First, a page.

We are as much informed of a writer’s genius by what he selects as by what he originates.
Ralph Waldo Emerson
More quotes by Ralph Waldo Emerson
Let a man then know his worth, and keep things under his feet. Let him not peep or steal, or skulk up and down with the air of a charity-boy, a bastard, or an interloper.
Every violation of truth is not only a sort of suicide in the liar, but is a stab at the health of human society.
More quotes about Wisdom
If it be an evil to judge rashly or untruly any single man, how much a greater sin it is to condemn a whole people.
When desire, having rejected reason and overpowered judgment which leads to right, is set in the direction of the pleasure which beauty can inspire, and when again under the influence of its kindred desires it is moved with violent motion towards the beauty of corporeal forms, it acquires a surname from this very violent motion, and is called love.
What we call education and culture is for the most part nothing but the substitution of reading for experience, of literature for life, of the obsolete fictitious for the contemporary real.
A myriad of men are born; they labor and sweat and struggle; …they squabble and scold and fight; they scramble for little mean advantages over each other; age creeps upon them; infirmities follow; …those they love are taken from them, and the joy of life is turned to aching grief. It comes at last-the only unpoisoned gift earth ever had for them-and they vanish from a world where they were of no consequence, …a world which will lament them a day and forget them forever.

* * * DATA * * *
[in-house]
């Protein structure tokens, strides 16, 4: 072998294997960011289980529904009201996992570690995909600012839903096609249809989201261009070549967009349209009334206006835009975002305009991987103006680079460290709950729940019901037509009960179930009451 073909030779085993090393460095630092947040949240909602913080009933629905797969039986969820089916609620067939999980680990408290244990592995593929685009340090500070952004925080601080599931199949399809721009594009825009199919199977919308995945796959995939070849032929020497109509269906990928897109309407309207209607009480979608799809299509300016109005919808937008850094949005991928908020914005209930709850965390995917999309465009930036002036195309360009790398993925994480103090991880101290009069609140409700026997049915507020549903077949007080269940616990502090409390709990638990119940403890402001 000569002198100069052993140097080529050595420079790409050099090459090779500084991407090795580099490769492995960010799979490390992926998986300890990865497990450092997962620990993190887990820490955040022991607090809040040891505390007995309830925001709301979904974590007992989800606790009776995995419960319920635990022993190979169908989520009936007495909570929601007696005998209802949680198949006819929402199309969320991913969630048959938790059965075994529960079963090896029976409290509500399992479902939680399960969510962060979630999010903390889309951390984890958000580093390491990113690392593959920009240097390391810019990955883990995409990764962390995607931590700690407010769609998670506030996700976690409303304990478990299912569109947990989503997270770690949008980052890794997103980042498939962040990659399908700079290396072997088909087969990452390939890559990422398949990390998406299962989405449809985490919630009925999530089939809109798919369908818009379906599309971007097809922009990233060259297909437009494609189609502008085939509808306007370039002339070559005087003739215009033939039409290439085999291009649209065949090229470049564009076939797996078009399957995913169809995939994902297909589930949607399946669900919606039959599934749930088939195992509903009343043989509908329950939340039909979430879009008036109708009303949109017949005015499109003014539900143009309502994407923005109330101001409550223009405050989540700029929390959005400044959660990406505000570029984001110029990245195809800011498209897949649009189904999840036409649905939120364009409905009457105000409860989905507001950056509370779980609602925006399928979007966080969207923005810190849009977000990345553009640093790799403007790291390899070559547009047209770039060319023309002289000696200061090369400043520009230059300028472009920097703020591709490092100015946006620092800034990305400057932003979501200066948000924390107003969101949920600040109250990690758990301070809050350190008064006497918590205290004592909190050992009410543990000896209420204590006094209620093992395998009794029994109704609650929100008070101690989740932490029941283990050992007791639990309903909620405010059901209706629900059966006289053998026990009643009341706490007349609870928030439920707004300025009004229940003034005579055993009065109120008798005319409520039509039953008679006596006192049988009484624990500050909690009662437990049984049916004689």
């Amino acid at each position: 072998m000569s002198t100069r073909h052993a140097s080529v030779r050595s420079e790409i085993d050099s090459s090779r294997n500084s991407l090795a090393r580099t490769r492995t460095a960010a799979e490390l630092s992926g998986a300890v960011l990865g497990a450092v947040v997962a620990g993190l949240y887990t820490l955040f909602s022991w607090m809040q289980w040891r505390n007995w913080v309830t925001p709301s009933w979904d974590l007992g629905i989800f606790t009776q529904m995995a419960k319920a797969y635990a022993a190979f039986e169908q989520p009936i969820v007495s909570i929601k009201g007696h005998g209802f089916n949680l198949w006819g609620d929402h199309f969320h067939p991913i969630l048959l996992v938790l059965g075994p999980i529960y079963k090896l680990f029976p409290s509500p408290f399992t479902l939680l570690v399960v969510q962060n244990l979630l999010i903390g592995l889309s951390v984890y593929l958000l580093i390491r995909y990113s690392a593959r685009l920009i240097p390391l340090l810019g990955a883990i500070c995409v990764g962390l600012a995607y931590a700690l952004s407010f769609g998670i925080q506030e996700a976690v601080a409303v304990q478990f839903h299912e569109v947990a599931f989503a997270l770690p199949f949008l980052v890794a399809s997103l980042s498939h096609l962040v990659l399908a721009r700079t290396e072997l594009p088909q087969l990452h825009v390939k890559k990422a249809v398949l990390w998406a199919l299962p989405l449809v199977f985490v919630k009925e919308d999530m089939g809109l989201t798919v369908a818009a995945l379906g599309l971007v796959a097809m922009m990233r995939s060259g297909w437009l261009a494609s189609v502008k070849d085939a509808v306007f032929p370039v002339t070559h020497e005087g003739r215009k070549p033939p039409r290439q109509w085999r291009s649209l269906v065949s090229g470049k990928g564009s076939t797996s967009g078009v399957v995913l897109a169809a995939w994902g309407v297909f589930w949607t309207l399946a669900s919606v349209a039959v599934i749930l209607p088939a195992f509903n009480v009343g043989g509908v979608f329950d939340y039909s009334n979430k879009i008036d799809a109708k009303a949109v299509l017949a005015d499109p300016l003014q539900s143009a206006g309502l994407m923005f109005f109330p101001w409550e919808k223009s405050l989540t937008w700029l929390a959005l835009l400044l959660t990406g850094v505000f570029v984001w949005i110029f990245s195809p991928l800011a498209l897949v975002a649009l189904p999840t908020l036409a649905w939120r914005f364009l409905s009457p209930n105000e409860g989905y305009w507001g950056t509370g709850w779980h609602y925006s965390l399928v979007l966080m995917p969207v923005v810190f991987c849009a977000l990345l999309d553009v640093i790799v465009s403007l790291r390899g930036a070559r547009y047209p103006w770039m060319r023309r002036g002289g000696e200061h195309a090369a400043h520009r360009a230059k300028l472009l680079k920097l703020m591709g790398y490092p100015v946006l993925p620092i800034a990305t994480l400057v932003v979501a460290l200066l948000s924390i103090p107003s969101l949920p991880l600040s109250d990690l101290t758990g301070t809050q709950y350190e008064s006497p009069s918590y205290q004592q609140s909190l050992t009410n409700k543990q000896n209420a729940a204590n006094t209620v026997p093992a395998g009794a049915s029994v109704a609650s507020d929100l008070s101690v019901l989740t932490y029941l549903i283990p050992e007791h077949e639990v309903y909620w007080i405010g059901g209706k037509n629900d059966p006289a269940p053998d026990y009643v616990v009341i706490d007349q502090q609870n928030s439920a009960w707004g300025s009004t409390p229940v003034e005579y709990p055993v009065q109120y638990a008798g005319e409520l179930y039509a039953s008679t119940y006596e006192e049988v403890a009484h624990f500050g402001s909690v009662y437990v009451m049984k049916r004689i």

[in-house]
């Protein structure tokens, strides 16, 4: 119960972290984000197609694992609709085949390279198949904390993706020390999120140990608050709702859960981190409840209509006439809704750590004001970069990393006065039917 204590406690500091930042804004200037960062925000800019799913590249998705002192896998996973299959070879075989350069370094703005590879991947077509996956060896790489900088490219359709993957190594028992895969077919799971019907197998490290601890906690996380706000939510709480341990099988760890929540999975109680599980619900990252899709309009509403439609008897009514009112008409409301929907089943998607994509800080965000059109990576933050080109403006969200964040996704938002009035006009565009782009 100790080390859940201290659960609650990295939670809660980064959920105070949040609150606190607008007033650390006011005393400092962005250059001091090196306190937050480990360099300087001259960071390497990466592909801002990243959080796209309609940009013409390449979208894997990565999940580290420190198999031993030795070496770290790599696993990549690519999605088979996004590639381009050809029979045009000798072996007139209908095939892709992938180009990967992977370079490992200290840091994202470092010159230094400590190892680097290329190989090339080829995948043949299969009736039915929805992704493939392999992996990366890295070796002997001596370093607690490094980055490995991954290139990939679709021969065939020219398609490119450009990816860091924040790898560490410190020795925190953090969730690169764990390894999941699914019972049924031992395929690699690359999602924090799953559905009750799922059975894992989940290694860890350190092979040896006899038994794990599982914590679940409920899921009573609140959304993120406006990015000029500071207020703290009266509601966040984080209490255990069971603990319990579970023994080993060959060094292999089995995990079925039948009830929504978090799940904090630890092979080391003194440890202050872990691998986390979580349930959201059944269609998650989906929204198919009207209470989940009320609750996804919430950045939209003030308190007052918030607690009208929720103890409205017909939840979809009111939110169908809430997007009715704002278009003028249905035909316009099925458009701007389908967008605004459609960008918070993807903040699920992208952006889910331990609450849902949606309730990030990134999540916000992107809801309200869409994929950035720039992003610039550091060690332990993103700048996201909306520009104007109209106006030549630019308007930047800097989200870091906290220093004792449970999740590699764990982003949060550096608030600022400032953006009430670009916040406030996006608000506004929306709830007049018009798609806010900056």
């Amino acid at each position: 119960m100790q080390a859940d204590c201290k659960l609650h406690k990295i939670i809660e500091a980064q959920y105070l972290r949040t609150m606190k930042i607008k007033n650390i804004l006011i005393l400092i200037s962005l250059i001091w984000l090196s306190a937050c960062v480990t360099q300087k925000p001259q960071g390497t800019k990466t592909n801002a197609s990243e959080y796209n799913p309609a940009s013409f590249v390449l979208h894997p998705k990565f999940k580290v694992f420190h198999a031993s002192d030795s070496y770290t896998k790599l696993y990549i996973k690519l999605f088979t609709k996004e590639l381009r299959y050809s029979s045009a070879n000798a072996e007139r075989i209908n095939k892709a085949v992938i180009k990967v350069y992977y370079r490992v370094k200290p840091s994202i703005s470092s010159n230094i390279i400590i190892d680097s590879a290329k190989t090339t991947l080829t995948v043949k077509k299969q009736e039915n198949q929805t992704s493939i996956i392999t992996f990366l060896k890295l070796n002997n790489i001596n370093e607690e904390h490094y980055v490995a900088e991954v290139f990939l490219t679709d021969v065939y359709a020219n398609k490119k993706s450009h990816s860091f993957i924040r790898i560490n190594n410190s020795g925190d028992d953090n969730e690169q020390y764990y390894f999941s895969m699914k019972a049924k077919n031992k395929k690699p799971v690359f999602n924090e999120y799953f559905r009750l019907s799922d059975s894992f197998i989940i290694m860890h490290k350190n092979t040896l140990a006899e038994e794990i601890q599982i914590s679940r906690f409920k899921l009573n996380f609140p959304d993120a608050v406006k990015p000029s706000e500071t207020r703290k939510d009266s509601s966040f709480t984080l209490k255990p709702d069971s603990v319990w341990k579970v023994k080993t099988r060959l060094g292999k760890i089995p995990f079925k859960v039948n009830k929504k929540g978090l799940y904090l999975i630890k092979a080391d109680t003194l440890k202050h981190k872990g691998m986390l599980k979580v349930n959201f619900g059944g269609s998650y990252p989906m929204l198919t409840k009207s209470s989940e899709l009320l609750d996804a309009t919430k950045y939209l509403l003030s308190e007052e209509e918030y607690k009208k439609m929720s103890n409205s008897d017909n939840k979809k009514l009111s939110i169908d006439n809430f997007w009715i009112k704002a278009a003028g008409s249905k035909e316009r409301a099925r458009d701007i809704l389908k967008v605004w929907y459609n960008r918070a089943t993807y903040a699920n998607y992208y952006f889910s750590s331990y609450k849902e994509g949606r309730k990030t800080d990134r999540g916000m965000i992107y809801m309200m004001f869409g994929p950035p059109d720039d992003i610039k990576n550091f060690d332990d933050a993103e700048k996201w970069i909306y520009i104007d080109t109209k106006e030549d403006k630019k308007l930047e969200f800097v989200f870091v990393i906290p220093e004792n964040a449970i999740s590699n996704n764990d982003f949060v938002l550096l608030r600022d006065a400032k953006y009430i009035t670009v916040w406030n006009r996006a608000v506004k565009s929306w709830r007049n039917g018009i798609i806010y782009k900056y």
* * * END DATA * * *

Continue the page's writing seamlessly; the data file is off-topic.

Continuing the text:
All those moments are alive in us today. We may not visit them anymore, very often, but we carry them in our DNA, our blood, our bones; informing the breadth and beauty of who we now are; our lesson to be lived.
All true artists, whether they know it or not, create from a place of no-mind, from inner stillness.
For too long I have silenced my heart, that now, when I give it the opportunity to speak, it no longer remembers its voice. Locked away, it forgot what it’s like to be free; to roam. Imprisoned within loneliness, I fear Stockholm syndrome has developed.
The perception of the comic is a tie of sympathy with other men, a pledge of sanity, and a protection from those perverse tendencies and gloomy insanities in which fine intellects sometimes lose themselves. A rogue alive to the ludicrous is still convertible. If that sense is lost, his fellow-men can do little for him.
In the long run, we shape our lives, and we shape ourselves. The process never ends until we die. And the choices we make are ultimately our own responsibility.
If the single man plant himself indomitably on his instincts, and there abide, the huge world will come round to him.